Many of us have occasional heartburn—especially when we overindulge. Moderate heartburn can typically be cured with non-prescription antacids. However, persistent, severe heartburn may be a sign of gastroesophageal reflux disease, or GERD.
“GERD is a common digestive disorder where stomach acid leaks into the esophagus, usually because of a weak or damaged sphincter,” says John Shaver, MD, a board-certified general surgeon at Mission Hospital.
Some people make the mistake of brushing off recurrent heartburn as simple stomach trouble, putting themselves at risk of long-term effects.
“Repeated exposure to stomach acid can damage the sensitive lining of the throat and esophageal damage increases the risk of more serious health problems, including ulcers and ‘Barrett’s esophagus,’ which can be a pre-cancerous condition,” Dr. Shaver says.
Now, exciting innovations in minimally invasive surgery offer the promise of long-term relief from GERD—without the potential downsides of drugs.
GERD drugs only treat the symptoms
Aside from lifestyle changes, such as avoiding trigger foods and not eating late in the evening, GERD is first managed with medications—especially drugs called proton pump inhibitors, or PPIs. Popular brand names include Nexium, Prilosec and Prevacid.
By limiting the production of stomach acid, these medications can deliver dramatic positive results quickly, but there are limits. Dr. Shaver says there are two major drawbacks to PPIs:
- They only attack the symptoms of GERD, not the root cause. “PPIs do not repair the damaged lower esophageal sphincter,” Dr. Shaver says.
- More troubling, researchers have identified a growing list of adverse side effects with PPIs—from relatively benign problems like chronic magnesium deficiency to serious issues like kidney disease and dementia.
Antireflux surgery uses advanced technology for fast healing
Most antireflux surgeries today are minimally invasive or laparoscopic procedures. Unlike conventional “open” surgery where large incisions are made, laparoscopic surgery utilizes a narrow, tubular video camera and several tiny operating instruments inserted into the abdomen through a few small incisions—each less than a half-inch long. The surgical team uses the camera to view a magnified image of the surgical site to perform very precise and delicate operations.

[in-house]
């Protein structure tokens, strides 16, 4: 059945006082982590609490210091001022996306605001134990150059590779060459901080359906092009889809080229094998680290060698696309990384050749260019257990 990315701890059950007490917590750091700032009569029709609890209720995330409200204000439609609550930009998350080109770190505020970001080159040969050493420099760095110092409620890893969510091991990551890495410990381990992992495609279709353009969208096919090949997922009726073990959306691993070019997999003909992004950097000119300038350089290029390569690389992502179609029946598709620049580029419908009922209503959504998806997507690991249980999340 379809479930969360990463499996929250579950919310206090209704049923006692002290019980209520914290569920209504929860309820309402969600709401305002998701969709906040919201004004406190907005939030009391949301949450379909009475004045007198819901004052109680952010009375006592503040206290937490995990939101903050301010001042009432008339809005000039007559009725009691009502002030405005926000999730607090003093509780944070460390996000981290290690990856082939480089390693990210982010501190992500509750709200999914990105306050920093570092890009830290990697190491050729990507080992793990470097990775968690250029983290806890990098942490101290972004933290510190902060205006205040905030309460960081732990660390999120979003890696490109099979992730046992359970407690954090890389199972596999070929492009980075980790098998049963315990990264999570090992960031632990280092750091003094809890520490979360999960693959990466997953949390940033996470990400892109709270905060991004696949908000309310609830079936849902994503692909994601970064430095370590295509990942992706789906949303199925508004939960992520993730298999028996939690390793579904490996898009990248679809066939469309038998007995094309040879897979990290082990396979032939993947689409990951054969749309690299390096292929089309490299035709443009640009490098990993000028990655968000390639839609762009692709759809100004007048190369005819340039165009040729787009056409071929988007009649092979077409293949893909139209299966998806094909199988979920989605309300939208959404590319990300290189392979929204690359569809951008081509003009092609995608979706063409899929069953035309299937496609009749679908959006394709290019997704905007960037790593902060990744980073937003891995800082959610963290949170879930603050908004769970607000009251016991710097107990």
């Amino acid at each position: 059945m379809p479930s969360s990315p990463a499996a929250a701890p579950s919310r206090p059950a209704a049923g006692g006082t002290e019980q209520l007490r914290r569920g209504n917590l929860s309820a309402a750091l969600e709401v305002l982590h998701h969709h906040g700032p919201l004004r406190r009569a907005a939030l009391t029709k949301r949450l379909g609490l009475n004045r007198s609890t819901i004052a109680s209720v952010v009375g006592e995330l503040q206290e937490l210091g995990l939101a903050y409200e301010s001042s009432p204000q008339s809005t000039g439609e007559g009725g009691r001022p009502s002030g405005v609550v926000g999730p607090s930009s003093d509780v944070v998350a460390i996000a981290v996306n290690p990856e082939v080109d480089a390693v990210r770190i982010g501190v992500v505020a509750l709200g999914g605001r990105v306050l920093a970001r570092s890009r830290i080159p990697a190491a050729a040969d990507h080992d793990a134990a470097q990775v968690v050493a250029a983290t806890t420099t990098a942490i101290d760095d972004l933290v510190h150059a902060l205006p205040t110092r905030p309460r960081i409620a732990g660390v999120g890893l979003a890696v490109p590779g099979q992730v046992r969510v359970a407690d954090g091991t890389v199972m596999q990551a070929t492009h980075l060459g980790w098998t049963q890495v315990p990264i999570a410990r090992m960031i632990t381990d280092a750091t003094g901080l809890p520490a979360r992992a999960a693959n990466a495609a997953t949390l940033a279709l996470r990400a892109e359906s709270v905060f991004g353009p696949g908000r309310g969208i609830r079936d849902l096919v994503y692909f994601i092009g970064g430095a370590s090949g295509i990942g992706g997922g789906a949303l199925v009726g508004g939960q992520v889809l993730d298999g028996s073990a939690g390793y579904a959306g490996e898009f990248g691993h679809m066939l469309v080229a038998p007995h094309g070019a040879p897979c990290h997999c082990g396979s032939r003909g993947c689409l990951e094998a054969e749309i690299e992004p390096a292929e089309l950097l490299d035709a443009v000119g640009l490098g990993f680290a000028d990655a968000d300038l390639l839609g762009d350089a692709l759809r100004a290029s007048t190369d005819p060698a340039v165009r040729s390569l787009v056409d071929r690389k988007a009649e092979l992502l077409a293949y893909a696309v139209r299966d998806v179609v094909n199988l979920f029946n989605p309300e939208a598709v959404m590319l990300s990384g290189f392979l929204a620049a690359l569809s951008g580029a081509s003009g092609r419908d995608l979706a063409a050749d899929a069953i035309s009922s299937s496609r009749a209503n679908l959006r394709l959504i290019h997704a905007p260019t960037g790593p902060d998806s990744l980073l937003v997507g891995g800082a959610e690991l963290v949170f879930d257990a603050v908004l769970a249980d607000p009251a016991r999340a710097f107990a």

Robotic antireflux surgery is really just an enhanced form of laparoscopic surgery, but with an extra layer of technology. The surgeon makes the same small abdominal incisions to insert the camera and instruments. However, rather than the surgeon directly moving the instruments, the “robot” holds the instruments while the surgeon sits at a control console a few feet away, operating the robot.
“Robotic or not, laparoscopic antireflux surgery is much better for patients,” explains Dr. Shaver. “They experience less pain, less time in the hospital and faster recovery.”
Other new developments in GERD treatment
In addition to robotic surgery, other leading-edge laparoscopic procedures are also showing considerable promise of long-term relief for GERD sufferers—including the LINX system. A small, flexible band of titanium-wrapped magnetic beads is surgically implanted around the lower esophageal sphincter where it functions like a supplemental lower esophageal sphincter. The LINX band expands and contracts—just like a normal sphincter—allowing food to enter the stomach, but preventing stomach contents from refluxing back into the esophagus.
Unlike medications, surgical treatments directly address the underlying cause of the disease, not the indirect symptoms. For most patients, the treatments are simple outpatient procedures with good outcomes and positive long-term effects.
If you’re picking up a bottle of pink antacid or chalky tablets more than a few times a week, ask your doctor if you have GERD.
This information is not intended as a substitute for professional medical care. Always follow your health care professional's instructions.